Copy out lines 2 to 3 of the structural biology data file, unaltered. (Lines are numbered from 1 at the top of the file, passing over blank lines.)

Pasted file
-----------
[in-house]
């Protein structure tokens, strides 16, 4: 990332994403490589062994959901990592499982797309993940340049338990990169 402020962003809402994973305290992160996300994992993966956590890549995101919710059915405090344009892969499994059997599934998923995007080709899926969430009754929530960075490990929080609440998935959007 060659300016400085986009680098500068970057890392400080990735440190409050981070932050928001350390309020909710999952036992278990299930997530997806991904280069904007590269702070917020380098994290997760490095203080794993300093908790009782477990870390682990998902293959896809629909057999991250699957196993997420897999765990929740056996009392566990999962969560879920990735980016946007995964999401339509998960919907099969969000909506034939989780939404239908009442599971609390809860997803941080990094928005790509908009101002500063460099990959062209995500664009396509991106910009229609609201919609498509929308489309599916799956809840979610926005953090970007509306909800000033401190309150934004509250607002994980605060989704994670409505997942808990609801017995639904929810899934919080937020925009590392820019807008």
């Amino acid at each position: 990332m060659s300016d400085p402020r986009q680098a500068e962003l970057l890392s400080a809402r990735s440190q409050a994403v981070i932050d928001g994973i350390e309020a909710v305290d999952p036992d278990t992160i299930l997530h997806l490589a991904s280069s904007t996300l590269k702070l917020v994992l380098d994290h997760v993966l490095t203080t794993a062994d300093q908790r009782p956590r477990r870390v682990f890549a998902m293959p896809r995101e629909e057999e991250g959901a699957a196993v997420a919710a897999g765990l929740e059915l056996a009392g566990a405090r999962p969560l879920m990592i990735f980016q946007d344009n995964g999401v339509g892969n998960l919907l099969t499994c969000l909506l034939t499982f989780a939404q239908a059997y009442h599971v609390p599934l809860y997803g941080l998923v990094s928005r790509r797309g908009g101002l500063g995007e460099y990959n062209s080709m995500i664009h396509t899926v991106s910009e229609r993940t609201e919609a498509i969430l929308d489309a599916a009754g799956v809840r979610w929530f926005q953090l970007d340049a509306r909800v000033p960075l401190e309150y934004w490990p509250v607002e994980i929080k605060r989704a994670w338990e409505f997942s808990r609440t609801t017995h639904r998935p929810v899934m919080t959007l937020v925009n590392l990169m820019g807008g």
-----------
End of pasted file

């Protein structure tokens, strides 16, 4: 990332994403490589062994959901990592499982797309993940340049338990990169 402020962003809402994973305290992160996300994992993966956590890549995101919710059915405090344009892969499994059997599934998923995007080709899926969430009754929530960075490990929080609440998935959007 060659300016400085986009680098500068970057890392400080990735440190409050981070932050928001350390309020909710999952036992278990299930997530997806991904280069904007590269702070917020380098994290997760490095203080794993300093908790009782477990870390682990998902293959896809629909057999991250699957196993997420897999765990929740056996009392566990999962969560879920990735980016946007995964999401339509998960919907099969969000909506034939989780939404239908009442599971609390809860997803941080990094928005790509908009101002500063460099990959062209995500664009396509991106910009229609609201919609498509929308489309599916799956809840979610926005953090970007509306909800000033401190309150934004509250607002994980605060989704994670409505997942808990609801017995639904929810899934919080937020925009590392820019807008």
């Amino acid at each position: 990332m060659s300016d400085p402020r986009q680098a500068e962003l970057l890392s400080a809402r990735s440190q409050a994403v981070i932050d928001g994973i350390e309020a909710v305290d999952p036992d278990t992160i299930l997530h997806l490589a991904s280069s904007t996300l590269k702070l917020v994992l380098d994290h997760v993966l490095t203080t794993a062994d300093q908790r009782p956590r477990r870390v682990f890549a998902m293959p896809r995101e629909e057999e991250g959901a699957a196993v997420a919710a897999g765990l929740e059915l056996a009392g566990a405090r999962p969560l879920m990592i990735f980016q946007d344009n995964g999401v339509g892969n998960l919907l099969t499994c969000l909506l034939t499982f989780a939404q239908a059997y009442h599971v609390p599934l809860y997803g941080l998923v990094s928005r790509r797309g908009g101002l500063g995007e460099y990959n062209s080709m995500i664009h396509t899926v991106s910009e229609r993940t609201e919609a498509i969430l929308d489309a599916a009754g799956v809840r979610w929530f926005q953090l970007d340049a509306r909800v000033p960075l401190e309150y934004w490990p509250v607002e994980i929080k605060r989704a994670w338990e409505f997942s808990r609440t609801t017995h639904r998935p929810v899934m919080t959007l937020v925009n590392l990169m820019g807008g």